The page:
Dr Mario Labeta
My research interest and activities have focused on the molecular mechanisms underlying microbial recognition by the innate immune system, in particular by Toll-like receptors (TLR). This family of innate immune receptors plays a pivotal role in infection clearance by mediating a prompt and efficient proinflammatory response to an array of microorganisms and their components, and by controlling the nature and magnitude of the adaptive immune response. My group’s early research focused on the immunobiology of the TLR co-receptor, CD14, which amplifies TLR-mediated responses. Recently, our research focus has been extended to include the regulation of the TLR-mediated inflammatory response to infection, the regulation by TLRs of other innate immune receptors, in particular those for the complement anaphylatoxin C5a, the design and characterisation of a TLR-based novel strategy to boost the immune response, and the role of TLRs in kidney-related pathologies.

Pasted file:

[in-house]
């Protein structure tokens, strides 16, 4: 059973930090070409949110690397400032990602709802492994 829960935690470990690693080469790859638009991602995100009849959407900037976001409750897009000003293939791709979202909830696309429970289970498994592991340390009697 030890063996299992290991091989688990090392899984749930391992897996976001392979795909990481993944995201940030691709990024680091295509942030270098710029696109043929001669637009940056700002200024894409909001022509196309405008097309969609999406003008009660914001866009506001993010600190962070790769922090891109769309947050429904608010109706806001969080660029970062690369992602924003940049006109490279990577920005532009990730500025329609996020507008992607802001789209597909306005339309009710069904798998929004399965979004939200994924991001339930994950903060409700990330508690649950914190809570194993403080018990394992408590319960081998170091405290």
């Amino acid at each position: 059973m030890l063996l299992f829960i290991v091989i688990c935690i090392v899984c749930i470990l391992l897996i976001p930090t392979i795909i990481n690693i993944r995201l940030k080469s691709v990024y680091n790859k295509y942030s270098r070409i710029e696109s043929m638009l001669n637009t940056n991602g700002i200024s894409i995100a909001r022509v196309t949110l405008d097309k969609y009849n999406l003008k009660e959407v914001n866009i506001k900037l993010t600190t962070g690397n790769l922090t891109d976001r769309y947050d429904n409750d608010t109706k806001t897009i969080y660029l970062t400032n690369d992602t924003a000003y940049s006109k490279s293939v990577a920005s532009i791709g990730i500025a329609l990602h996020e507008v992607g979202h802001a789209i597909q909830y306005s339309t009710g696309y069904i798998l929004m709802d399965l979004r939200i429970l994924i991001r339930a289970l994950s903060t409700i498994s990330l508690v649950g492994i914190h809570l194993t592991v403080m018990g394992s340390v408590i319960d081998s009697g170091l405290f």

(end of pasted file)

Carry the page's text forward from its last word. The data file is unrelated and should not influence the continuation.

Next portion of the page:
Published key findings include: 1) the detection and characterisation of the TLR co-receptor soluble CD14 (sCD14) in human breast milk; 2) demonstration of the differential effect of sCD14 on human B cells; 3) the identification and characterisation of a naturally-occurring soluble form of TLR2 (sTLR2) capable of regulating pro-inflammatory responses; 4) demonstration of the presence of protein components of milk capable of enhancing and inhibiting TLR signalling; 5) the in vitro and in vivo characterisation of the anti-inflammatory capacity of sTLR2; 6) the identification and characterisation of a pro-inflammatory crosstalk between TLRs and complement receptors; 8) the description of a novel TLR2 peptide-based strategy to boost the immune response; 9) the description of the role and therapeutic target potential of TLR2 and TLR4 in peritoneal dialysis-associated fibrosis.